The Londonist Alphabet Game: Unusual Facts About London

By M@ Last edited 70 months ago
The Londonist Alphabet Game: Unusual Facts About London

We asked our Facebook friends to share their favourite facts about London, in the hope of getting at least one suggestion for each letter of the alphabet. Here are our 26 favourites. There were quite a few gaps, however, so we inserted our own facts in places. Check out the Facebook page for further trivia.

A = Aldgate Station: on the Circle and Metropolitan Lines, is built on a massive plague pit, where more than 1,000 bodies are buried. (Mark Watson)

B = Borough: Redcross Way contains an unconsecrated burial ground (a mass grave) where 'single women' (i.e. prostitutes) were buried in the 16th/17th century. Their activities were not permitted within the City and they were denied Christian burial within the jurisdiction of the City. The site also became a pauper's grave, and up to 15,000 people are thought to be buried there. The gates to the site are festooned with ribons, crosses, tributes, candles, etc. (Jennie Filer)

C = Clapham Junction station: 150 years old on Saturday. Also not in Clapham. Victorian snobbery (we'll name our new station after a posher area not too far away to try and attract customers of the better sort) has been confusing Londoners and visitors alike since 1863. (Jonathan Wadman)

D = Dagenham. The name was first recorded in 666AD and refers to a farm owned by a Mr Daecca. (Londonist)

E = Eltham: Erasmus hung out here (no really). (Phil Bird)

F = Fairlop: considered seriously as the station for the proposed London Airport using Biggin Hill RAF base postwar. Station redevelopment plans were drawn up but never proceeded, when Heathrow was selected instead. (John AL Campbell)

G = Greenwich: contains possibly England's oldest ten-pin bowling alley beneath the naval college. (Londonist)

H = Hanbury Street: East London site of Jack the Ripper's 2nd murder with the slaying of Annie Chapman, and now also the home of well-regarded retro chippy, Poppies. (Yasmin Selena Butt)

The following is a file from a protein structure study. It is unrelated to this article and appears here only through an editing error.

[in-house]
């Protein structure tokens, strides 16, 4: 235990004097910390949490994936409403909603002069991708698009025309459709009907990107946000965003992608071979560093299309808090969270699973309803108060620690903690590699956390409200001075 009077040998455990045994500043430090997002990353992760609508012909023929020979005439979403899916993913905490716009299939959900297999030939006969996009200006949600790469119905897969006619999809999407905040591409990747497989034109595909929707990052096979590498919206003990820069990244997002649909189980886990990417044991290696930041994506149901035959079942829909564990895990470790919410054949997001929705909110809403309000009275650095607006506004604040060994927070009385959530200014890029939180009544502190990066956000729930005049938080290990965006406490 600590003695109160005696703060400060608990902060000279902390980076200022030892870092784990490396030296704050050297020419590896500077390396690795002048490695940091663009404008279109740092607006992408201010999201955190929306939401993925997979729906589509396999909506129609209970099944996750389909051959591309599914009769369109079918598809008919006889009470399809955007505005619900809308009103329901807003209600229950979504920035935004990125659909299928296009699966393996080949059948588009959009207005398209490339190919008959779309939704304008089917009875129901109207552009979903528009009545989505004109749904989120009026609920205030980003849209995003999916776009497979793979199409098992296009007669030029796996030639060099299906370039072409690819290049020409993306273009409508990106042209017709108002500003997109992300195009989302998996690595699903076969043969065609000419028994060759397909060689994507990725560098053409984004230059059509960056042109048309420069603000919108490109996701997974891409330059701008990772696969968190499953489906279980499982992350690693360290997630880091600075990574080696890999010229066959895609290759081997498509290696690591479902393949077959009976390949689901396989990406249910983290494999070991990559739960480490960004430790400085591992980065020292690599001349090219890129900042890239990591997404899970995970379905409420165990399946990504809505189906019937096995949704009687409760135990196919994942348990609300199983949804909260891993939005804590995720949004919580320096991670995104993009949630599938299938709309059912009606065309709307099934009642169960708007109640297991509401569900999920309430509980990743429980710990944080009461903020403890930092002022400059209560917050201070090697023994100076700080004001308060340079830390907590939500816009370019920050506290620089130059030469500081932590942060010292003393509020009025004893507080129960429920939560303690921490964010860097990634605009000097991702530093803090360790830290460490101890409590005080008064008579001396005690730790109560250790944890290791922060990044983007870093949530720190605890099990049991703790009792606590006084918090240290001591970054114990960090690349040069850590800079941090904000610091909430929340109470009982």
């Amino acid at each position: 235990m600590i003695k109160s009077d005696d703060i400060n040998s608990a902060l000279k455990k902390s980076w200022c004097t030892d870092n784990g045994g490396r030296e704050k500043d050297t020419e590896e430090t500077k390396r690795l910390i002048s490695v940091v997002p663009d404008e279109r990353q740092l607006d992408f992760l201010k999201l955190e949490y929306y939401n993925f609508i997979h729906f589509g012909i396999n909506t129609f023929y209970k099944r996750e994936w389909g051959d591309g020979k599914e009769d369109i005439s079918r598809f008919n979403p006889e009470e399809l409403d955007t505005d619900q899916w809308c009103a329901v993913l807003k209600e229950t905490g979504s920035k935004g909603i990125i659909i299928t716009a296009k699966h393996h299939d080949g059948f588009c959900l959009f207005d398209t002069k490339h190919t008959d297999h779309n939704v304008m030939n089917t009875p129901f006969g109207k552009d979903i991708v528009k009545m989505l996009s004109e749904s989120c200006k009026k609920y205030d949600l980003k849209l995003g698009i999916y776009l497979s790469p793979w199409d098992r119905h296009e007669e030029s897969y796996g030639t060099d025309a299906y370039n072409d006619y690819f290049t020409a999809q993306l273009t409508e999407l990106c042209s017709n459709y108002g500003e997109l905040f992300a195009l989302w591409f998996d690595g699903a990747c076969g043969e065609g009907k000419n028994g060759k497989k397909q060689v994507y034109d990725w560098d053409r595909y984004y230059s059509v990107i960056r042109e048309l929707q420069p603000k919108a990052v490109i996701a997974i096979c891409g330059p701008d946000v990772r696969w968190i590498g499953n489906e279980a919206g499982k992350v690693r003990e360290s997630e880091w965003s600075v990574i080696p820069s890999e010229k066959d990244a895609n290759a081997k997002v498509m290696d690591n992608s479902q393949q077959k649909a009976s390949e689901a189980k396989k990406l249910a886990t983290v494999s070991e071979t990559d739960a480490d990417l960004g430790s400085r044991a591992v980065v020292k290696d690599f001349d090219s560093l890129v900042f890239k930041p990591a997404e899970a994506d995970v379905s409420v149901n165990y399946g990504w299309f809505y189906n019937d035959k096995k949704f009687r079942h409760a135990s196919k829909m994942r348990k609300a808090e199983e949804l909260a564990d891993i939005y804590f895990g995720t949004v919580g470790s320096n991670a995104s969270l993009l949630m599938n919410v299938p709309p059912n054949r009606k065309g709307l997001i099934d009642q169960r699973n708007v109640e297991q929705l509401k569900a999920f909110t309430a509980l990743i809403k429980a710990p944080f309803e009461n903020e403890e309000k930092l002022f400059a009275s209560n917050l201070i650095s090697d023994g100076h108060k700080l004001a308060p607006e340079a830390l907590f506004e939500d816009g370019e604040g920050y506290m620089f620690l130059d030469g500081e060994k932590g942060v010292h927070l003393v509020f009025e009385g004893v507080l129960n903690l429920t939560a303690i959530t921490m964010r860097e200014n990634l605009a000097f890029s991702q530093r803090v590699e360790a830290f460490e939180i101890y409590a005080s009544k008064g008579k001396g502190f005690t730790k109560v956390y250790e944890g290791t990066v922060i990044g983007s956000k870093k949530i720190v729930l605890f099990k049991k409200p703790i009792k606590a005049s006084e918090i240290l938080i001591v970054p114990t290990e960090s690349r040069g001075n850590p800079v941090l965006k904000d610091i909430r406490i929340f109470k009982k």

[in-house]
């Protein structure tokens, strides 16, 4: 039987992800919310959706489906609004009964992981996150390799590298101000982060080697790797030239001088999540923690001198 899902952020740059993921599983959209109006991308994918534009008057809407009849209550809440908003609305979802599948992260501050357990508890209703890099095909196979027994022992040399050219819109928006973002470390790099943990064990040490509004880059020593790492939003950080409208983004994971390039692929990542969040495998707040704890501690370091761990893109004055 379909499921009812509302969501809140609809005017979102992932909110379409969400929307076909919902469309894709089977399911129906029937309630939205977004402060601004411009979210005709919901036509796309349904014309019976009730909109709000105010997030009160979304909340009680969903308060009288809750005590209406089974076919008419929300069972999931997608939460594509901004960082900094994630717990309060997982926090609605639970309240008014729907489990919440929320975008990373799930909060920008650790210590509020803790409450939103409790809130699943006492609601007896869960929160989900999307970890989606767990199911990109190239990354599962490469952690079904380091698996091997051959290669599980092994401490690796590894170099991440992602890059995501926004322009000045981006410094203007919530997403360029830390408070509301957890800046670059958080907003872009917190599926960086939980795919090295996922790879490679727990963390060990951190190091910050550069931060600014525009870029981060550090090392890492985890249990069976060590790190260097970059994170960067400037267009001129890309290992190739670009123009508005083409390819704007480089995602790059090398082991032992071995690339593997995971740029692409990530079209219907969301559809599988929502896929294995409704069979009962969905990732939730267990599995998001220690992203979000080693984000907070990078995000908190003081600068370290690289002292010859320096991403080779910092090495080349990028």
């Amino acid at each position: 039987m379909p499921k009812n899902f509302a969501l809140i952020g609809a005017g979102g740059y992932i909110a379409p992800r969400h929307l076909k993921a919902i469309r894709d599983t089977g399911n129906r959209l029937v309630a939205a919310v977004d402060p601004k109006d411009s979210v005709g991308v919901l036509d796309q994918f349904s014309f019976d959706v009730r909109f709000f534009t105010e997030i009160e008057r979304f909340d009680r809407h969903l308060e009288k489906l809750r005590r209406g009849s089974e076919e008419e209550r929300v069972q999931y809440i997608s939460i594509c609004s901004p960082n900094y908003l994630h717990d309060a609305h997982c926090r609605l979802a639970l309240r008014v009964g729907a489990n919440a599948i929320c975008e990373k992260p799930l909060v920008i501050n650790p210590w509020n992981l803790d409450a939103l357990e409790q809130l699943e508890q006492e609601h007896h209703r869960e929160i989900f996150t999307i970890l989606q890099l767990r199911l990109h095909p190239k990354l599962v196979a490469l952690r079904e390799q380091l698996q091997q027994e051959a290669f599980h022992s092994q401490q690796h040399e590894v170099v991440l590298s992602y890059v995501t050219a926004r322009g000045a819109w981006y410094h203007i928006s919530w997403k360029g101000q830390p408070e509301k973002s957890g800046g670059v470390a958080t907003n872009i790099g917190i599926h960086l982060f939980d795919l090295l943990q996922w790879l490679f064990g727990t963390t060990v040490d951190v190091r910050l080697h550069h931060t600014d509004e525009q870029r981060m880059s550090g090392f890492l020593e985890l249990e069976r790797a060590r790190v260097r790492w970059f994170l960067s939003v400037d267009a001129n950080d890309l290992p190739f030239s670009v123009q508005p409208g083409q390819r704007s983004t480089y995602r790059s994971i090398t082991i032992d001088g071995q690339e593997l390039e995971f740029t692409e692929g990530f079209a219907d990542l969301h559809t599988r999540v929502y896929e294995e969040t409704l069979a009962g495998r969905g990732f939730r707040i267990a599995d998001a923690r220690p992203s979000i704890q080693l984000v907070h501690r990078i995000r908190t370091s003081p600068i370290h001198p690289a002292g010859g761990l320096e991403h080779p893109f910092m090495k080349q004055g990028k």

I = Ilford: was a leper colony, and one had to cross a ford to get to the 'ill ;-) (Andy Jeffery)

J = John Burns Primary School: named after the famous Wandsworth politician and creator of the first municipal housing estate. (Paul Cook)

K = Knightsbridge: The only tube station on the underground network to have six consecutive consonants in its name. (Dave Kirwin)

L = London Eye: on average, the London Eye receives more visitors per year than the Taj Mahal and the Great Pyramid of Giza (Lizzie May)

M = Merton: murdered Archbishop Thomas Becket trained at Merton Priory, Henry III held parliament in Merton, the first Statute of English Law (Common Law) was set out in The Statute of Merton, it’s where Henry VI was crowned — in what is now a Sainsbury's car park (what is it with kings and car parks?) – but more recently and illustriously, from where comedian Paul Martin took his stage surname... (Adam Lister)

N = New Cross: known as Hatcham for much of its history. (Londonist)

O = Oval, tube station home of the Thought of the Day board. (Stephen Banks)

P = Parliament Square was the site of London’s first traffic lights in 1868. Less than a year later they blew up seriously injuring the very policeman whos traffic duties they had been intended to replace. (Adam Lister)

Q = Built on land used for the Royal Agricultural Show in 1879. Much of it was subsequently built over with housing, but the park remains. (Londonist)

R = Ray Street in Farringdon: if you listen to the grate in the road outside the Coach & Horses pub you can hear the rush of the River Fleet, hidden underneath London! (Andrew MacKinnon)

S = Sloane Square: (a rare) Tube station with a river running through it. The River Westbourne which formed the Serpentine and named Bayswater, and Knightsbridge, before flowing though a metal container, clearly visible above the racks at Sloane Square. Also Sir Hans Sloane brought drinking chocolate to the UK after taking the original drink mixed with water and adding it to milk instead.

T = Tooting: burial place of Philip Gidley King, 3rd Governor of New South Wales (Australia) 1800-1806. [Why Tooting, we wonder?] (Janet Portman)

U = Upminster Bridge: the station contains a swastika motif on the floor of the ticket hall, installed before this ancient symbol took on its more sinister reputation. (Londonist)

V = Vowels: he only two (Underground) stations that contain all 5 vowels are South Ealing and Mansion House. (Neal Dodge)

W = Wanstead Flats: where cattle are free to mooch in from Epping, and then, if they wish, mooch off back to Essex again. Buses stop to let them pass. Or they did when I lived there, anyway. (Claire Leavey)

X = Xrail (Crossrail): This new line is currently being excavated, but the plans go back in some form to the 1940s. (Londonist)

Y = York Way, King's Cross: Ancient road forming the boundary between Camden and Islington, formerly known as York Road and, before that, Maiden Lane. (Londonist)

Z = Zoological Gardens at Regent's Park: was the long time home of Guy the gorilla, who arrived at the zoo on Guy Fawkes night 1947. A stuffed Guy can be viewed at the Natural History Museum as part of the permanent 'Treasures' exhibition. Guy's behaviour was copied by the actor who played the lead ape in the film 2001. (Jean McMeakin)

Feel free to suggest alternatives in the comments below, or else nominate a London-themed topic for next week’s alphabetical fun.

Previously in the Londonist Alphabet Game

Last Updated 03 March 2013